BOSTON -- Monday was a double-header day for InterneuronPharmaceuticals Inc., which reported key events for its twolead products, both dietary supplements.

Glenn Cooper, the Lexington, Mass., company's president andchief executive officer, told a luncheon meeting of the BostonStockbrokers Club here that the company was launching"Hearty Balance," a specially formulated mix of protein andcarbohydrate to correct imbalances in the protein intake ofpatients with Parkinson's disease.

In Milwaukee, meanwhile, Thomas Marbury of the Orlando,Fla., Clinical Research Center, which conducted a clinical trial ofInterneuron's anti-obesity drug, dexfenfluramine, told theNorth American Association for the Study of Obesity that hisstudy had identified the dosage level with the most efficacyand fewest side effects (usually dry mouth and mild diarrhea).

In both cases, the dietary products act by modulatingmolecules secreted in the brain PP dopamine for Parkinson's,serotonin for appetite control.

Dexfenfluramine stimulates the release of the neurotransmitterserotonin into the synapse and inhibits its re-uptake. So does ahearty meal of fats and carbohydrates, the twin nemeses ofoverweight and obese people, who eat their fill of these sinfulsubstances. That "fill" is a sensation mediated by serotonin. Itspre-satiation release by dexfenfluramine, Cooper told theBoston brokers, curbs the craving for carbohydrates and thuslimits weight gain while maintaining protein intake.

He described 18 double-blind, placebo-controlled clinical trialsinvolving some 3,400 volunteers in France and 600 in the U.S.who swallowed graduated doses of the prescription drug whileon a semi-starvation diet of 1,200 calories. At all three doselevels, subjects lost markedly more weight than cohorts takinga placebo pill.

Marbury reported that both the 15-and 30-mg dosageregimens produced an average weight loss of 5 kilograms (11pounds) after 12 weeks of use, nearly three times as much asthe 2 kilos shed by the placebo group.

In Milwaukee, the obesity association heard that the mediandose of dexfenfluramine, 15 milligrams twice daily, "was foundto offer the best combination of weight reduction and patientacceptance," when compared with 30- and 5-mg doses.

People in 40 countries -- 5 million in France alone -- arealready customers for the drug, for which Interneuron filed anew drug application with the U.S. FDA on May 24 (seeBioWorld, May 25).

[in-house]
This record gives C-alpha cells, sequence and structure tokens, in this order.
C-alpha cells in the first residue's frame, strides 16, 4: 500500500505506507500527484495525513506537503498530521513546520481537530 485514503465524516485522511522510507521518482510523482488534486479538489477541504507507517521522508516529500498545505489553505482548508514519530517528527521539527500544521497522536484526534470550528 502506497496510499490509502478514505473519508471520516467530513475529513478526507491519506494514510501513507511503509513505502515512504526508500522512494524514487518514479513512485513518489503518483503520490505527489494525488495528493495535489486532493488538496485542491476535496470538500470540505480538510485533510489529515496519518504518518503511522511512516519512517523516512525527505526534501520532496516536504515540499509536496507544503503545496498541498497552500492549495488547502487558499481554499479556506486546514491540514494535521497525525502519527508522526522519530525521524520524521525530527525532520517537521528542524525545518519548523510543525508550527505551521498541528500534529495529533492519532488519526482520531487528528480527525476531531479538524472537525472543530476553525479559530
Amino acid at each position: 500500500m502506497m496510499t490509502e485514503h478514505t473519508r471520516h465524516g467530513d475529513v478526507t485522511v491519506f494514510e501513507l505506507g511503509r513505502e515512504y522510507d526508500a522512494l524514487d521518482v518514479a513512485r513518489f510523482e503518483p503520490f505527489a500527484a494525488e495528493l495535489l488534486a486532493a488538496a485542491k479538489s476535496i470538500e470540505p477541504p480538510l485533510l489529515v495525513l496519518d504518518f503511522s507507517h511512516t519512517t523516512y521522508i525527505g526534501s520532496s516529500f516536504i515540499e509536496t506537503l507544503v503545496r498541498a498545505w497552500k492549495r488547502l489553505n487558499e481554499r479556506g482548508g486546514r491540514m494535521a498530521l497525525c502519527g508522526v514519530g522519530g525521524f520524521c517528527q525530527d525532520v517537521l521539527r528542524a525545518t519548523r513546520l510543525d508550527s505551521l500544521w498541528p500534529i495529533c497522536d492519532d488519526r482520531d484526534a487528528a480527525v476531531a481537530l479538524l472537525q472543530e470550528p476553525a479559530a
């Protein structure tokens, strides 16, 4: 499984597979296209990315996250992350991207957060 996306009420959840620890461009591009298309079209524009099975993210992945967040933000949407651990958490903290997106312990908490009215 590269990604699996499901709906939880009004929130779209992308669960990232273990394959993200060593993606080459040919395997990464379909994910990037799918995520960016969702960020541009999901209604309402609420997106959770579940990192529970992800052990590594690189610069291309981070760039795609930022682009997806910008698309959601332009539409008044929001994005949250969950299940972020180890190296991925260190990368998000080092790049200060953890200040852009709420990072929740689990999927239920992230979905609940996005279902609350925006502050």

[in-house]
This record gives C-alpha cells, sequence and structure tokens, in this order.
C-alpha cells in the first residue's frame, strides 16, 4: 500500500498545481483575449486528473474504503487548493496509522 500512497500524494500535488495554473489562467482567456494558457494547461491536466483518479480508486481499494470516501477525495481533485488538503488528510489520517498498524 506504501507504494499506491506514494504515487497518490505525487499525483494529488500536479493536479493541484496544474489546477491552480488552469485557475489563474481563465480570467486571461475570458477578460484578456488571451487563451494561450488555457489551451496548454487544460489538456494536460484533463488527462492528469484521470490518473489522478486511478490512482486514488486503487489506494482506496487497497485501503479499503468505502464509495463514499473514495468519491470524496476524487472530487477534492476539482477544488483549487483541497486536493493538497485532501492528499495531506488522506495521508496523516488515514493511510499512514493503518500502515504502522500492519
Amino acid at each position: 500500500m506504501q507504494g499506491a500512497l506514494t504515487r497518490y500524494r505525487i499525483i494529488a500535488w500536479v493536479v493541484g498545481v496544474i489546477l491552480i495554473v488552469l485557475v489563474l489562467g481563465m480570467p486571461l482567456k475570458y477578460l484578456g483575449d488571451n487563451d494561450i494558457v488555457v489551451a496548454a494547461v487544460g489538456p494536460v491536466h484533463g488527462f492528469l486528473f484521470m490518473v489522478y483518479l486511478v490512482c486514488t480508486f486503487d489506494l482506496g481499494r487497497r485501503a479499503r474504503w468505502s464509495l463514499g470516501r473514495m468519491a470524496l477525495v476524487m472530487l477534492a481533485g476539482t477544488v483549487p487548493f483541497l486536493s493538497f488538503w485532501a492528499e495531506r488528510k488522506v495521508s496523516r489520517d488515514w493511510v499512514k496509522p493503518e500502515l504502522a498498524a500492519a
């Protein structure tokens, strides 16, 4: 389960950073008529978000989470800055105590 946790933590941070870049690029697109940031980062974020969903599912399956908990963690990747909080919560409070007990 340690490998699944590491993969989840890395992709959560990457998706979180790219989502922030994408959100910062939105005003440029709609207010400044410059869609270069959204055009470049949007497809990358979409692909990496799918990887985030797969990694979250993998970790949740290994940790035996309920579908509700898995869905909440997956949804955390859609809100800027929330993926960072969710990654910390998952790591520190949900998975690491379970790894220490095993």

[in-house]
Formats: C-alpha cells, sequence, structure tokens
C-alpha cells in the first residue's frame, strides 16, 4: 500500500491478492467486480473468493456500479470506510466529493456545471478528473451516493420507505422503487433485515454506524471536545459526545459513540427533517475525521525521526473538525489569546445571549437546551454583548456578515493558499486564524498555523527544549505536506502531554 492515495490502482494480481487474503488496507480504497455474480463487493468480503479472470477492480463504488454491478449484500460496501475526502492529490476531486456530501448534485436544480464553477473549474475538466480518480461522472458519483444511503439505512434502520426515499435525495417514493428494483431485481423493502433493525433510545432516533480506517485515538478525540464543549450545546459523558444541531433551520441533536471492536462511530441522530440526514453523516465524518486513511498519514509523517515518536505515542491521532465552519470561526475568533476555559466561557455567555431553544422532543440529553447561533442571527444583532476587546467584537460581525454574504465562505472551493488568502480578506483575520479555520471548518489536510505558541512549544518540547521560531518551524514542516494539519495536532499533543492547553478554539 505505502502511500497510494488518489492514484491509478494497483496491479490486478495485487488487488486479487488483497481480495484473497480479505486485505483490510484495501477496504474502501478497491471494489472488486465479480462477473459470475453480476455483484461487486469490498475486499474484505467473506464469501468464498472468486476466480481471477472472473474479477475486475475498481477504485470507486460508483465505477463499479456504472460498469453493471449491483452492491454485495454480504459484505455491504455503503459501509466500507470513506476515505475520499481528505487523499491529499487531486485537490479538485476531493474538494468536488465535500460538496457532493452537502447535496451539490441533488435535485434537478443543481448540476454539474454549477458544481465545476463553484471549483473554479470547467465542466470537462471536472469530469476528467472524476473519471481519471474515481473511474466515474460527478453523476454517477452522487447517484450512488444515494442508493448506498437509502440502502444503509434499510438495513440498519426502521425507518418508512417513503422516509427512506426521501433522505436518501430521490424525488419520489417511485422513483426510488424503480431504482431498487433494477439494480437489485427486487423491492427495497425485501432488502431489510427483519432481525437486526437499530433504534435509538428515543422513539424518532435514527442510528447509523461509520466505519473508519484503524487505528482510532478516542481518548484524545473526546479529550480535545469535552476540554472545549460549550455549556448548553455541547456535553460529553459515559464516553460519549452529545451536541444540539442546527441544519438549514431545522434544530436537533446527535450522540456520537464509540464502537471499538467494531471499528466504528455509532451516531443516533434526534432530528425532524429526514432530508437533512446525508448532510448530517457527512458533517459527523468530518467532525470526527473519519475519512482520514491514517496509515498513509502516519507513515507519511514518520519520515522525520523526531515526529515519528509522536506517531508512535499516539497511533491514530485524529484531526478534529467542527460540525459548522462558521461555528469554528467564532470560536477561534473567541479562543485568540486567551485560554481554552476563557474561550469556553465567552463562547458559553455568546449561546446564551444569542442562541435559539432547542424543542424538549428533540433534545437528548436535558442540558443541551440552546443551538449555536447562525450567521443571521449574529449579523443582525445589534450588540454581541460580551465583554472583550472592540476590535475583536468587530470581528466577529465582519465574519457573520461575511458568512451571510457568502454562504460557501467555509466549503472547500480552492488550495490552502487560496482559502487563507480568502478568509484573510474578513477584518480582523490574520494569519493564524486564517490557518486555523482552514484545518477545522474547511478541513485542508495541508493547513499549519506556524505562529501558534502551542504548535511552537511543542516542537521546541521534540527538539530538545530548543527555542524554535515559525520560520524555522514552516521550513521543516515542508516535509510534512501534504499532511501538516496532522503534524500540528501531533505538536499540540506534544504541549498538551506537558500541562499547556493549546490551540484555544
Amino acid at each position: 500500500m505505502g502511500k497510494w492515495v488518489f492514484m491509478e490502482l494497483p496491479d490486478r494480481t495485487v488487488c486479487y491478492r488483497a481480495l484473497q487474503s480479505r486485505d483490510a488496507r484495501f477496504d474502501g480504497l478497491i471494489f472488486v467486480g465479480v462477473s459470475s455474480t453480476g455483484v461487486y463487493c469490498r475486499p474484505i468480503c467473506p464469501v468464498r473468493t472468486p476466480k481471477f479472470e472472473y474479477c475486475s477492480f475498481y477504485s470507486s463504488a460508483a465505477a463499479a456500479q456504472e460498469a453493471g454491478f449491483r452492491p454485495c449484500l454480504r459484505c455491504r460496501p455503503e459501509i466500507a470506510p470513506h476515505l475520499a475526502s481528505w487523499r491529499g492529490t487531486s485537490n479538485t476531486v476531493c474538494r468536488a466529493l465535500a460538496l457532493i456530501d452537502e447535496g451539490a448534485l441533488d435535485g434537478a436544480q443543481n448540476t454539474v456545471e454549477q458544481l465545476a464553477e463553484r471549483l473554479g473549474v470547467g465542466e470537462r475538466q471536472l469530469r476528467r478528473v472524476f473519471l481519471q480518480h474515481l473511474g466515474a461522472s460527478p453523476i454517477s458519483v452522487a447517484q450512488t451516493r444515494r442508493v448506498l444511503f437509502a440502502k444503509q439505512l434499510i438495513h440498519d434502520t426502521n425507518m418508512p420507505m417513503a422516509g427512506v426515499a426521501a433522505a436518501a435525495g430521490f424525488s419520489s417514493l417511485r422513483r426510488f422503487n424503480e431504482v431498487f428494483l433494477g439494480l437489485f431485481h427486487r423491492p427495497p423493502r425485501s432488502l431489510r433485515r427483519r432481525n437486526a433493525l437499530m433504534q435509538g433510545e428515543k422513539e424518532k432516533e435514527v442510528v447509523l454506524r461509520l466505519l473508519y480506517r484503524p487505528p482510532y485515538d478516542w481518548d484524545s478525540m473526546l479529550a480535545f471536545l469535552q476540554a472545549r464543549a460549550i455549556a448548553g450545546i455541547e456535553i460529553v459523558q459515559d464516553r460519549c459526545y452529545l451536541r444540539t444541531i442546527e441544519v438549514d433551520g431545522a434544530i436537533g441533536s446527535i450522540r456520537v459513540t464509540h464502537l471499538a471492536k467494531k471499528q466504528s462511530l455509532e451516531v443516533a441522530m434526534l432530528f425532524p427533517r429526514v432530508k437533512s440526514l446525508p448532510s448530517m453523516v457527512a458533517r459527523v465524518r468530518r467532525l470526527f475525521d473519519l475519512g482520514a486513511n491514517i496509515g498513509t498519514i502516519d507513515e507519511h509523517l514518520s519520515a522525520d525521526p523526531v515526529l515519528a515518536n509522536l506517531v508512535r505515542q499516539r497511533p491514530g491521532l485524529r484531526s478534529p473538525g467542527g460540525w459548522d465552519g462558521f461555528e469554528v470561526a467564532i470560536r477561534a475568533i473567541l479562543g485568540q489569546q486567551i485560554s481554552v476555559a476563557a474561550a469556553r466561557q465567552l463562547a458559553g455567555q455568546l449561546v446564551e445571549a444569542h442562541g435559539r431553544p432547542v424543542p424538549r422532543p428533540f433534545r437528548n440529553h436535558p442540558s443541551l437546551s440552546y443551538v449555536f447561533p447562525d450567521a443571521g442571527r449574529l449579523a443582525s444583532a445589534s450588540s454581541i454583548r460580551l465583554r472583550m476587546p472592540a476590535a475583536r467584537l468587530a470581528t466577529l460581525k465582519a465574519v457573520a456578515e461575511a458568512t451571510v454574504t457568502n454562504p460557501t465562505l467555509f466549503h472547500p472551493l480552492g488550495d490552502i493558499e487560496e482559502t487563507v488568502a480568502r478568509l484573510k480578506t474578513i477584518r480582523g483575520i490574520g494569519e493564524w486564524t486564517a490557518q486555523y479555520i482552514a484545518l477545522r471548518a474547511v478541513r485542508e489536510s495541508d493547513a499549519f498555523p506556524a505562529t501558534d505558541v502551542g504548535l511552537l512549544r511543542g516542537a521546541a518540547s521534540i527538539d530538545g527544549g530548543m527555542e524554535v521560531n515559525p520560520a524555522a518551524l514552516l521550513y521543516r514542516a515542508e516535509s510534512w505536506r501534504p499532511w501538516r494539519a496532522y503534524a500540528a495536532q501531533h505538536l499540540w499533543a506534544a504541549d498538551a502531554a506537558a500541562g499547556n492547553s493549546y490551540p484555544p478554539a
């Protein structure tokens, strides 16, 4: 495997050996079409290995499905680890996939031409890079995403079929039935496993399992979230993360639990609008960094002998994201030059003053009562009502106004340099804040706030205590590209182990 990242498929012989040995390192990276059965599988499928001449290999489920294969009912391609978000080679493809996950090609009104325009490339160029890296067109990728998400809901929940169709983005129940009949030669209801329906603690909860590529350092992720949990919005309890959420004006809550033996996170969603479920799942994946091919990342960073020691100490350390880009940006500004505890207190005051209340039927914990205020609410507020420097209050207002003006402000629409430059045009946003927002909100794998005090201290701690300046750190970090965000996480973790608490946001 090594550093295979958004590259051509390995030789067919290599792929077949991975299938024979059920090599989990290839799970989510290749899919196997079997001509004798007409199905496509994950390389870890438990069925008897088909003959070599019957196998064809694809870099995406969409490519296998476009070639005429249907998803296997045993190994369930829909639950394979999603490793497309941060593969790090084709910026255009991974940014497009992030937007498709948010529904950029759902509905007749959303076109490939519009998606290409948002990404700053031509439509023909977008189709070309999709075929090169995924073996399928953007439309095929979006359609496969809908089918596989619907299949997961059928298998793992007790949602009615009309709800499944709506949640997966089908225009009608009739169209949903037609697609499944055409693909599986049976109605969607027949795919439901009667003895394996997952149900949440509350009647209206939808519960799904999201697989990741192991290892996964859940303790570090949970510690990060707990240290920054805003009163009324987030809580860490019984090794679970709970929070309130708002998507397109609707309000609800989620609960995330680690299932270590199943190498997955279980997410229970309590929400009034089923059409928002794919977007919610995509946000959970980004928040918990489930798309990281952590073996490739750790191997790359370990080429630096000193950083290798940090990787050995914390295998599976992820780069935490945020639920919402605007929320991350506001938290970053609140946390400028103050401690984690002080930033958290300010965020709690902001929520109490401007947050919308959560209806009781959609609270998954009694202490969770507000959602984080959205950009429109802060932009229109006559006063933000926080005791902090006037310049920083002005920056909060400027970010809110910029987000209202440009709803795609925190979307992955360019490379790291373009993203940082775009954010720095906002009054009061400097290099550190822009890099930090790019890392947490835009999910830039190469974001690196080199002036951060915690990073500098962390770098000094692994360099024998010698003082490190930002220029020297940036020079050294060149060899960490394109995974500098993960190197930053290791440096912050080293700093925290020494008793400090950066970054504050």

Meanwhile, American Cyanamid/Lederle Laboratories hasconcluded a financial alliance with Interneuron in anticipationof the drug's eventual approval. It has already givenInterneuron $8 million, with $9.5 million in prospect followingNDA approval.

During 1992, Cooper reported, France, with a population of 50million, generated about $100 million in dexfenfluramine sales.With five times the population and more obesity, he observed,"the U.S. market for dexfenfluramine will be significant."

"Hearty Balance," the Parkinson's nutritional product, wasbrought to market Monday by Elan NutraPharma of Cambridge,Mass., a division of Elan Corp. plc of Athlone, Ireland. Elan inturn is an Interneuron licensee.

"The product's mode of action is quite simple and fascinating,"Cooper told BioWorld. In dietary protein breakdown, heexplained, one of the classes of amino acids that are liberatedwhen protein is digested are so-called "large neutral aminoacids (LNAAs)," (including iso-leucine, leucine, methionine,phenylalanine, tryptophan, tyrosine and valine.)

These LNAAs are structural analogs of L-dopa, the drug thatParkinson's patients take regularly to restore their brain'sfailing output of dopamine and relieve their muscularsymptoms.

Dopamine is also an LNAA, and it actually competes for bindingsites with the dietary LNAAs, across the blood-brain barrier.Consequently, dopamine has reduced access to the binding sitesand reduced saturation. This results in undermedication, whichcan cause acute exacerbation of a patient's Parkinsoniansymptoms, notably muscle rigidity.

The "Hearty Balance" food product has a specific ratio ofproteins and carbohydrates, which results in only a modest risein these LNAAs, thus giving better receptor access to L-dopa.

Queried as to what diet supplements have to do withbiotechnology, Cooper replied, "Commercialization of a productcoming from a bio-pharmaceutical company, I think, isworthwhile in and of itself, even though it's not a classicrecombinant protein."

He added: "Any biotech companies that have predictableroyalty-stream revenues are differentiated from others. This isa program that's going to help us fuel a lot of the moretraditionally oriented biotechnology programs that we dohave."

These, as he described at the meeting in detail, include twosubsidiaries, Progenitor Inc. and Transcell Technologies Inc.One is developing technologies related to stem-celltherapeutics, the other to drug transport across cellmembranes.

On its own, Interneuron (NASDAQ:IPIC) is developingCiticholine, a key brain chemical, as a potential treatment tohasten recovery of patients from stroke and head trauma.

-- David N. Leff Science Editor

(c) 1997 American Health Consultants. All rights reserved.